Desert Isle Keeper
Voyager, the third installment in Diana Gabaldon’s Outlander series, is a sharp contrast to the previous book, Dragonfly in Amber. Whereas Dragonfly began and ended with Claire and Jamie separated for twenty years, Voyager, as the title indicates, is the story of Claire’s return to the past and to Jamie.
After finding out that Jamie survived the battle of Culloden, Claire makes the heartwrenching decision to leave her grown up daughter, Brianna behind in the present, and after a hilarious scene at a shop that sells period costumes, Claire finds her way back to the stones of Craigh na Dun and Jamie, who lives under various guises as merchant, printer and smuggler
Their reunion is passionate but not peaceful for long. Jamie and Claire’s efforts to save his nephew, Ian take them to the West Indies where they meet Geillis Duncan, the time traveller from Outlander, who not only holds the boy hostage for her own sinister purposes, but who also threatens Brianna all the way in the twentieth century. Their final escape hurls them into a storm that nearly kills them all, but lands them in a new world – together.
Throughout the many twists, turns and revelations of incidents past, we never doubt Jamie. Not when he is constantly thrown from one danger to another, not even when he warns Claire that she might not want the man he has become. Her answer is our own, and her implicit trust in him is truly justified as he tries to explain every circumstance that fate has thrown at him. But he has changed. He has been forced by blackmail and loneliness into a loveless marriage with one woman and to father a son on another. These relationships will be explored in further installments of the series.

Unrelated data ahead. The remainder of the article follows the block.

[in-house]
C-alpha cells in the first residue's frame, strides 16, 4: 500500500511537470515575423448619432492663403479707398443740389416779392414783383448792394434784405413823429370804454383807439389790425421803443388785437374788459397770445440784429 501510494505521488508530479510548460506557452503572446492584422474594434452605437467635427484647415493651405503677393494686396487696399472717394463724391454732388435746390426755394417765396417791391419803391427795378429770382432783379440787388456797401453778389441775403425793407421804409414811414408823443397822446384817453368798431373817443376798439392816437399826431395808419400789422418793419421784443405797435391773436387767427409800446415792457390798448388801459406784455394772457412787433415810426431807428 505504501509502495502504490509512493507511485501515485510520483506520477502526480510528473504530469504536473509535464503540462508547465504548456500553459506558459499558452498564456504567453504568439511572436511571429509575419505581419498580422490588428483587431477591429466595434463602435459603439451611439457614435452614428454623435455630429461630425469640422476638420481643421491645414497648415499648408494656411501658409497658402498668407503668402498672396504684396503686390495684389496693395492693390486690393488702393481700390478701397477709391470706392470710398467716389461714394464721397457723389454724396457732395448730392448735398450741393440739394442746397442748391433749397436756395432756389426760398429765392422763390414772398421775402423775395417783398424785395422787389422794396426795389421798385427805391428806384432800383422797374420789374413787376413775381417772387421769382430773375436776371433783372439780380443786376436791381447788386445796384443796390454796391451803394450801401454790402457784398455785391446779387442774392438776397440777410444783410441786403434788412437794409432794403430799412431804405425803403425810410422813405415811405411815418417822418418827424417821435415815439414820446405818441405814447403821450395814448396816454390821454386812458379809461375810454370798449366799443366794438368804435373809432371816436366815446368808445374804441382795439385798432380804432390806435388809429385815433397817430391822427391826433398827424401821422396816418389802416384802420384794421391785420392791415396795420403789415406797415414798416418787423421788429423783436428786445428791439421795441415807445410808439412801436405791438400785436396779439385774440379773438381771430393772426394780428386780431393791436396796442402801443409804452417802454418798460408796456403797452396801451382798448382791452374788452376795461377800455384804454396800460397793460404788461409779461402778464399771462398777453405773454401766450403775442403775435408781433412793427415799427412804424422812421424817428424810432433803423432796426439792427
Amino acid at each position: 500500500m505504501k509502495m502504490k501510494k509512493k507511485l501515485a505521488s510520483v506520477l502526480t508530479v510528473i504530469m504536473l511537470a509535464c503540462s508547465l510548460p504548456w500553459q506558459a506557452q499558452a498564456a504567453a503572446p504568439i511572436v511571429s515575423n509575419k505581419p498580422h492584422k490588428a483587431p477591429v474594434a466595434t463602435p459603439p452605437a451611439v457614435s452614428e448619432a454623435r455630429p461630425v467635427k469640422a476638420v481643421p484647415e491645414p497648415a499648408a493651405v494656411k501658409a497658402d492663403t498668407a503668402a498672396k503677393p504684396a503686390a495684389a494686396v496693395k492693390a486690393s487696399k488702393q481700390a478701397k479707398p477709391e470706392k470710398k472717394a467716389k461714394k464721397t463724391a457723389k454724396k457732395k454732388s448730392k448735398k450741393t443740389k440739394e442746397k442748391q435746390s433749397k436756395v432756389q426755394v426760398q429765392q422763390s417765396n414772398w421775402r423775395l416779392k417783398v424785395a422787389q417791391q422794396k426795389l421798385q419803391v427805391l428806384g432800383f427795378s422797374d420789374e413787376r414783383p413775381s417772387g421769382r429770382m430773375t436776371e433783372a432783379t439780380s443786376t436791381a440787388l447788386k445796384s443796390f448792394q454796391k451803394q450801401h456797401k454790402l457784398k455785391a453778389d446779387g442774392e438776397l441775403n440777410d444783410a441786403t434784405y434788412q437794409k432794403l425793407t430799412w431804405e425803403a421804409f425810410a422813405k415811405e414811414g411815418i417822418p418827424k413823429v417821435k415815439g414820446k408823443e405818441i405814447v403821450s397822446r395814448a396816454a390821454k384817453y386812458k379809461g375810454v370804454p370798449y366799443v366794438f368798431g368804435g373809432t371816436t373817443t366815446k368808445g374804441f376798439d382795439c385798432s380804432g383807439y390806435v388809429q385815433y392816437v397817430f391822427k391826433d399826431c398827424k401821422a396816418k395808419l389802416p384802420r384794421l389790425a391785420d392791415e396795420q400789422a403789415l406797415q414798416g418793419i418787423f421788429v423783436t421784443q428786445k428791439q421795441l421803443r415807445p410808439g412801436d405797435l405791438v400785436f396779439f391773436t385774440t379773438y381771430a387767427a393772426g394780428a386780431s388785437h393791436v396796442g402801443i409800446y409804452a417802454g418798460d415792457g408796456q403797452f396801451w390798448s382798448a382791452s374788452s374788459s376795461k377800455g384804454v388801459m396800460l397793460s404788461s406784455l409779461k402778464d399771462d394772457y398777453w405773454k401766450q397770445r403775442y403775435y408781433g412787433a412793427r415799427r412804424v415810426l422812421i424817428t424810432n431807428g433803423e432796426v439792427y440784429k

Claire has been dealt a rough hand in some ways, and she has also become tougher during the twenty years of separation from Jamie. Her profession of surgeon serves her well in this book and her decades of loneliness in the 20th century, while remembering the love she shared with Jamie, only strengthen that love when they rediscover each other and she sees how very much he has changed. Claire clings to the chance of happiness she knows she is lucky to have, even if it means leaving behind her beloved daughter.
The scene where Claire shows Jamie photographs of his daughter Brianna, taken at many stages in her life, is heartbreakingly tender with the pain of what could have been. Claire and Jamie do not dwell on this, but instead face each new challenge together. Old friends and nemeses are back, each of them adding their own piece of the puzzle to this intricate story, but Jamie and Claire are, again, the center of it all. We know them now and we cheer for each victory and despair at each cruel twist of fate.
In the end, the theme of Voyager is one of tremulous hope. Hope, because this is a new beginning for Claire and Jamie. After all their misunderstandings and disagreements have been dealt with, they find themselves on a new continent which represents their new chance at a life together. Tremulous because, let’s face it, this is a Gabaldon novel, and we have not only Drums of Autumn after this installment, but two, or perhaps three more books. In any case, Voyager is a well-crafted work, not overwhelmed by the carefully detailed research that has gone into it, but supported by it.